Bausch once said, “Each person in the audience is part of the piece in a way; you bring your own experience, your own fantasy, your own feeling in response to what you see. There is something happening inside. You only understand it if you just let that happen; it’s not something you can do with your intellect.”

Like a beautiful photographic image, Ahnen, like all of Bausch’s works, is wrapped in a seductive visual package; each small element — costumes (by Marion Cito) and props (from café tables to sewing machines to a full size walrus) — and the overall design that Peter Pabst makes into a single set like a frame through which we see the characters but which is also an integral part of the action. The stage is a forest of cacti, some giant some smaller, some like caricatures of silent semaphore and others, like the one dead centre, light-heartedly phallic. According to Sarah Crompton’s interview with Pabst in the program, there was a lot of fun in the making of this set. ‘The inspiration was “just a photograph of a landscape full of cactus which I thought was nice. Somehow Pina liked it too.”’ To make the model Pabst ‘went to the café where Bausch bought cakes each day and asked for a piping bag, which he filled with soft plaster and piped his cactus — all 60 of them.’ Once the production company had made them stage size, Pabst found the solution for the needles: an old factory on the outskirts of Wuppertal where they made brooms with nylon bristles. Helped by ‘everyone in the theatre’ to fix the needles in time for the opening, Pabst then blasted each spike with the heat of a paint stripper to make it less regular. “I started a third career as a hairdresser to cactus…It was very silly and very funny.” It is worth remembering this ludic creativity so as not to approach a work like Ahnen with too much seriousness. It is a notion that Christiana Morganti touches on: ‘I really don’t have anything to say; I just wanted to show you how I look…Actually I don’t give a shit. Actually I do give a shit but it doesn’t matter, right?’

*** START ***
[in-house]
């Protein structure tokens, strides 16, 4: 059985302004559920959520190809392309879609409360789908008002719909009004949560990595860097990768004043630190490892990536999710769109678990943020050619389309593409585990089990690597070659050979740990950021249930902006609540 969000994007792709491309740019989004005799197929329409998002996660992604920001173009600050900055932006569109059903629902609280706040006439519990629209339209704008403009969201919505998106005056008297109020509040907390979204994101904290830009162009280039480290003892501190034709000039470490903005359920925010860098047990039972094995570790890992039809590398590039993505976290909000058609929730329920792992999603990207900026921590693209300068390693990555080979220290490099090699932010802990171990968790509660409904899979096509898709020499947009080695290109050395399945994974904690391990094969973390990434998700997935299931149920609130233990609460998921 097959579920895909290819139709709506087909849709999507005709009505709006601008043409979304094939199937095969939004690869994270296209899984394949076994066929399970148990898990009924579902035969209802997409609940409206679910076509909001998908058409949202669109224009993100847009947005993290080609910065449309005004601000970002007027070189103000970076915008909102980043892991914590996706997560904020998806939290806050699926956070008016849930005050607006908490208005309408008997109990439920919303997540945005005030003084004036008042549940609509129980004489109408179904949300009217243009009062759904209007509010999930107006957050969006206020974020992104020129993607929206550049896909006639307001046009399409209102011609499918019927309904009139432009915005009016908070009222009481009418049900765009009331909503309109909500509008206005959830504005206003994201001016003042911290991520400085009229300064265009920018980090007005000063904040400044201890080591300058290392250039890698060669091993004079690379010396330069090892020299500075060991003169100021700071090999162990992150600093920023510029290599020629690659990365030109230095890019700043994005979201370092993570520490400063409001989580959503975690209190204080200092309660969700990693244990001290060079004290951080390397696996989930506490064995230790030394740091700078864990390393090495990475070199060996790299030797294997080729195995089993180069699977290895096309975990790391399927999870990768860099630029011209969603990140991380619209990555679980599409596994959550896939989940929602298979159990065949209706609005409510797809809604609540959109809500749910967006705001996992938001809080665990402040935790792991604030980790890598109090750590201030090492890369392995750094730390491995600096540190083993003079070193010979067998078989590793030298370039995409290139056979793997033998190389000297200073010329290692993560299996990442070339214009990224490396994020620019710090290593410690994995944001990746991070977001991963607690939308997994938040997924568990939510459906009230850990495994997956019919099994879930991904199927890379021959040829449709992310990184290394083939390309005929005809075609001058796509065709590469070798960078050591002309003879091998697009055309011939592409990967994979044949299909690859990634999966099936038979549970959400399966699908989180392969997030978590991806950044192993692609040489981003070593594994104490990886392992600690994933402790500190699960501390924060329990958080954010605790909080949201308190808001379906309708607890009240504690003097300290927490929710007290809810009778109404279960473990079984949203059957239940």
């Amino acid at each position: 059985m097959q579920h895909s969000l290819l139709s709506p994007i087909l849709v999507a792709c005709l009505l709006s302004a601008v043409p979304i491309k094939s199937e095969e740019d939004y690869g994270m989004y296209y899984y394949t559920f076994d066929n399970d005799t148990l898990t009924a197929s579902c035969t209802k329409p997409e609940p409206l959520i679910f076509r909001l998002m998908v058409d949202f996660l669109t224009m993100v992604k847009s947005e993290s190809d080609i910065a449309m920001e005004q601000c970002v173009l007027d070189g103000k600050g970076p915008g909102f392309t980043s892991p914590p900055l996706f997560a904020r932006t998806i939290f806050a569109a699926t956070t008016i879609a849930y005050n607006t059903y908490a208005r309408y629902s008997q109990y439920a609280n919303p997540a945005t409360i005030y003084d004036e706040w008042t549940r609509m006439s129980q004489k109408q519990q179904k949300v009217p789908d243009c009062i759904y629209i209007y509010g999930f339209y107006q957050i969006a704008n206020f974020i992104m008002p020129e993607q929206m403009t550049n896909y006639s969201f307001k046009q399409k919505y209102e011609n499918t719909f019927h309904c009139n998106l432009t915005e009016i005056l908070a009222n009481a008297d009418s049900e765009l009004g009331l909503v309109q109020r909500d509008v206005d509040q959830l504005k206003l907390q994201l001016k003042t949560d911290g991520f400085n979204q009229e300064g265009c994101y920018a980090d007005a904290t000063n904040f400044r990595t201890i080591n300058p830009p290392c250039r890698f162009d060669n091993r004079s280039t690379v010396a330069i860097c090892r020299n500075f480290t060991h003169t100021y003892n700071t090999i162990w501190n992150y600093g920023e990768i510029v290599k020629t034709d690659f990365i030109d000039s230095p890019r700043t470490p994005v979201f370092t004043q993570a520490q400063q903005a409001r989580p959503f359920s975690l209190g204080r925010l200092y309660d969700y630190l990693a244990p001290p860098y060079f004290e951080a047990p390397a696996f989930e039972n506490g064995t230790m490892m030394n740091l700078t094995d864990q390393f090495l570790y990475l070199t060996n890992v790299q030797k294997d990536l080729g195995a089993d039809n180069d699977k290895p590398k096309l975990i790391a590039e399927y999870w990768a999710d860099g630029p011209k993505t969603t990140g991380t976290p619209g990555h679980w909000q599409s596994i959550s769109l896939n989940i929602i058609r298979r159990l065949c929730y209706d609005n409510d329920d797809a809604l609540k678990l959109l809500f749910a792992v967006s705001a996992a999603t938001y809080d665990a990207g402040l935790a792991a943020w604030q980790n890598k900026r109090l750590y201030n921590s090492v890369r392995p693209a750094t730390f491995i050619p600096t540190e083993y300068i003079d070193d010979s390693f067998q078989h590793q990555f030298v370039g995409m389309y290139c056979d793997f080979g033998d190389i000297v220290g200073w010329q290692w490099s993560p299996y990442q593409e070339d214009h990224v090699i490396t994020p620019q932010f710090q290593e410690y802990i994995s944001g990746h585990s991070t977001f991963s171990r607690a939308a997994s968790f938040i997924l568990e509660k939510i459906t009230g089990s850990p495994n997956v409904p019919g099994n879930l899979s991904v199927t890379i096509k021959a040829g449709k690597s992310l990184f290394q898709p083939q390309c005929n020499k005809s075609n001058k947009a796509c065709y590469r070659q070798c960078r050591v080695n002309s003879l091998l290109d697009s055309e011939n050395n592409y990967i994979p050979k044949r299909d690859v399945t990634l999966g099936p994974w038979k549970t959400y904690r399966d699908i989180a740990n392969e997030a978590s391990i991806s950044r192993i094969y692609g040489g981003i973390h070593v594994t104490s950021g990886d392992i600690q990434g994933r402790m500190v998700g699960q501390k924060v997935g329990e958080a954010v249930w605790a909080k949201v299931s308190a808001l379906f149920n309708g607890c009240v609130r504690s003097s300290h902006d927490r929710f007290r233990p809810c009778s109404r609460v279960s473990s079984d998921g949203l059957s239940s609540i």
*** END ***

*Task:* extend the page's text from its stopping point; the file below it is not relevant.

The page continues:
Bausch again: “Dancers ask me always ‘What are we going to do; what will it be in the end?’ I can never answer this, because the thing is I don’t know too what it’s going to be. And somehow it happens. I just make the way it happens.”

There is a poignant sense of looking back in Ahnen, a respectful nostalgia that the music conveys, that Julie Anne Stanzak embodies so hauntingly with a love heart painted on her face looking wistfully at her past as she tries to rub clean her slate; that the great wind machine suggests as it blows newspapers across the stage while a stoic Jean Laurent Sasportes in American Indian headdress guards his ancestral ground; that is enshrined in Ditta Miranda Jasjfi making offerings to the egos of the house and the squirrels and touched with humour as Dominique Mercy, wrapped in a deckchair, sings L’Amour Est Un Oiseau Rebelle from Carmen while Lutz Förster next to him translates it phrase by phrase to an impassive Michael Strecker replete with Manchurian whiskers and elongated eyes. There is an added poignancy to this nostaligia: Ahnen shows the company dealing with its own past while living fully in the present.